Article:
At the end of about 45 minutes of this detailed explanation, when RK had started weighing considerably less than the weight of his boots, HS ‘affectionately’ asked RK, “Enmodouse”. RK had decided, long time back, that he won’t have any-more-doubts for the rest of his naval career.

By the way, in answer to Banta’s riddle in the beginning of this post, Santa asked, “Thoda hint to de” (Give a little hint, at least). Both of them would have made excellent Gunners.

© 2013, Sunbyanyname. All rights reserved.

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  1. why is it that all cadets, i suspect even today, meet GIs such as HS. later in my life , i never met GIs like these specimen. It seems that either special guys become cadets instructors or they are not special at all , cadets perceive them as such being the front end of the navy in their first encounter. we too were in awe of our div o, co , xo etal then, but was any one in such awe of us when we took up these roles in our own turn. have days changed or we did. i would love to know from new recruits, if they too met anyone like HS or shuklaji, who we thought was a legend. over time, we did change the character of GIs, technology becoming core competence over the drill and correct way of tying shoe laces. i wonder, but those were the days, one does not forget, in NDA or TIR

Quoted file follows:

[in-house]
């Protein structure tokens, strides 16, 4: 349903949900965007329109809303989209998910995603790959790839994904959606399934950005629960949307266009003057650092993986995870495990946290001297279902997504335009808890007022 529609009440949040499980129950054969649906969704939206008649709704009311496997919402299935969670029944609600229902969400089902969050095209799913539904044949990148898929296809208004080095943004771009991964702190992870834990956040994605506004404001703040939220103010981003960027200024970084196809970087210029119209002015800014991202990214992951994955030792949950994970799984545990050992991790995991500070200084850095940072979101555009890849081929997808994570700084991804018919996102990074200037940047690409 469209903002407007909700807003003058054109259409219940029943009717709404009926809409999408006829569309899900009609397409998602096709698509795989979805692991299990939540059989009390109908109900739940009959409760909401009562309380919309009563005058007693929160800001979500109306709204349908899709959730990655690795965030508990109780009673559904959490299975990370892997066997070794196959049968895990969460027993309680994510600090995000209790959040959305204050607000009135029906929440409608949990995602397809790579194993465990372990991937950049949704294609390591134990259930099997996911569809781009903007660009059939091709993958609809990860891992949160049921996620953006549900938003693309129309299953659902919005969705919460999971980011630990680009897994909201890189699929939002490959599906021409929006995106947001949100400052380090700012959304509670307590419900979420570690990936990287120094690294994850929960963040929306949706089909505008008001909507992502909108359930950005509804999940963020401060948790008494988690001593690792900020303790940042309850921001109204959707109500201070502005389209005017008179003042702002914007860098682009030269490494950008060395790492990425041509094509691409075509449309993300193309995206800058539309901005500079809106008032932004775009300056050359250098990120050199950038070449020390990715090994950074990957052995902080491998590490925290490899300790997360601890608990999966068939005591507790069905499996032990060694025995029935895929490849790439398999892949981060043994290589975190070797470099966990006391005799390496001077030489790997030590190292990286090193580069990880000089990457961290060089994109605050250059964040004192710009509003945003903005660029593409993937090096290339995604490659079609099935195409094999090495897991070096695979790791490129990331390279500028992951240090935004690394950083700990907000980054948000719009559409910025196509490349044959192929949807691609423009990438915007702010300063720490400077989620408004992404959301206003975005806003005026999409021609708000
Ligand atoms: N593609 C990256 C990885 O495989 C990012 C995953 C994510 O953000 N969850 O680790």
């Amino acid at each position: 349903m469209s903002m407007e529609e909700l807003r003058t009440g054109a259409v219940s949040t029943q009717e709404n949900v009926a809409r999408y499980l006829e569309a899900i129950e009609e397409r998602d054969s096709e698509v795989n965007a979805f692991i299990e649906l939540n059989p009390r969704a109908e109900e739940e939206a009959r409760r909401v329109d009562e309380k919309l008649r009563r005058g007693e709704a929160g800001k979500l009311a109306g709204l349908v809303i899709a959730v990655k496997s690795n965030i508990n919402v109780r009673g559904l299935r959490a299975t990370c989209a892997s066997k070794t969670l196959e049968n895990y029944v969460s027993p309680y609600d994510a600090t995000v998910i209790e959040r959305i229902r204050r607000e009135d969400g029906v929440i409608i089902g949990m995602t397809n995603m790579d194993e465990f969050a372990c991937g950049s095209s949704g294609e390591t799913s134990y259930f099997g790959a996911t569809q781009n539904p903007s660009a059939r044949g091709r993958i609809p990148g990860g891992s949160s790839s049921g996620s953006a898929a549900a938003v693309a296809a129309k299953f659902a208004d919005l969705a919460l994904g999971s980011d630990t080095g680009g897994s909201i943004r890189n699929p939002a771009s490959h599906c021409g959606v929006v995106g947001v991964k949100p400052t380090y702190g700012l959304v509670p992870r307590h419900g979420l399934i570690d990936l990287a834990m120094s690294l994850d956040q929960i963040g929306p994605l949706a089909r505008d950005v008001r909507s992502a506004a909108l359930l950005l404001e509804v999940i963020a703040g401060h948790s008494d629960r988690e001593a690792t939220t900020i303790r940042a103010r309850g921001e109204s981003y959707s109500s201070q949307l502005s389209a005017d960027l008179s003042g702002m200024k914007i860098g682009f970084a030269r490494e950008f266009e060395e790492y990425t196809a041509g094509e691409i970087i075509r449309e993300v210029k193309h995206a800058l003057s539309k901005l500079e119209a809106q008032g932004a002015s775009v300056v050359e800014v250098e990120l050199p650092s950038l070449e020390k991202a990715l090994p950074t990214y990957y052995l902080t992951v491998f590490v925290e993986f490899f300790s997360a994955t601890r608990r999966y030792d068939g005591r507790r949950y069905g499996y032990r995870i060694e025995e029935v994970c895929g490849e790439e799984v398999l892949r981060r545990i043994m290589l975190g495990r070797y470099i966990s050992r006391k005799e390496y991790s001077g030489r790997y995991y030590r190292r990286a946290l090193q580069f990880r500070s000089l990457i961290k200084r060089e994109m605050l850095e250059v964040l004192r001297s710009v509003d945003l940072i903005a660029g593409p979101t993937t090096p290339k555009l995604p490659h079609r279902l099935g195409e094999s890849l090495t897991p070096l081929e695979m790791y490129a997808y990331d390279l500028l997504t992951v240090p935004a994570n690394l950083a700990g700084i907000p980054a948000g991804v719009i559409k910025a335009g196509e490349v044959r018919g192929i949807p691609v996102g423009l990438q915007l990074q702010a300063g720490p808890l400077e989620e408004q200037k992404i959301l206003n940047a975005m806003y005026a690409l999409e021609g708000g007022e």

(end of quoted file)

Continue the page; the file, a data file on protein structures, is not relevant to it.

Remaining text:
2. Admiral Bansal Sir, as always I am honoured that you should consider my blog worthy of your comments. As you rightly brought out, we were always in awe of these GIs. For example, if a GI were to come to me as OOD to ask permission to go ashore, I would rather be checking my own turnout than his!

    You may also recall the time when we shifted to being at attention with fingers clenched from second knuckle. This was drilled into us so repeatedly that one of my course mates, in later life, when saluted by the GI, saluted him back with fingers clenched from second knuckle.

    In our heart of hearts we loved and respected them.

    1. why , you write so well , with humour and on topics close to any veteran or serving guys. you can think of compiling these in a book when you finally retire. for time being you could contribute in the quarter deck mag.

  3. Very nice sir. All your write ups are unique n precious collections . You have everything in you a writer required and very rare reach on this level of writing . I think you should follow Admiral Bansal Sahab’s advice …. Thanks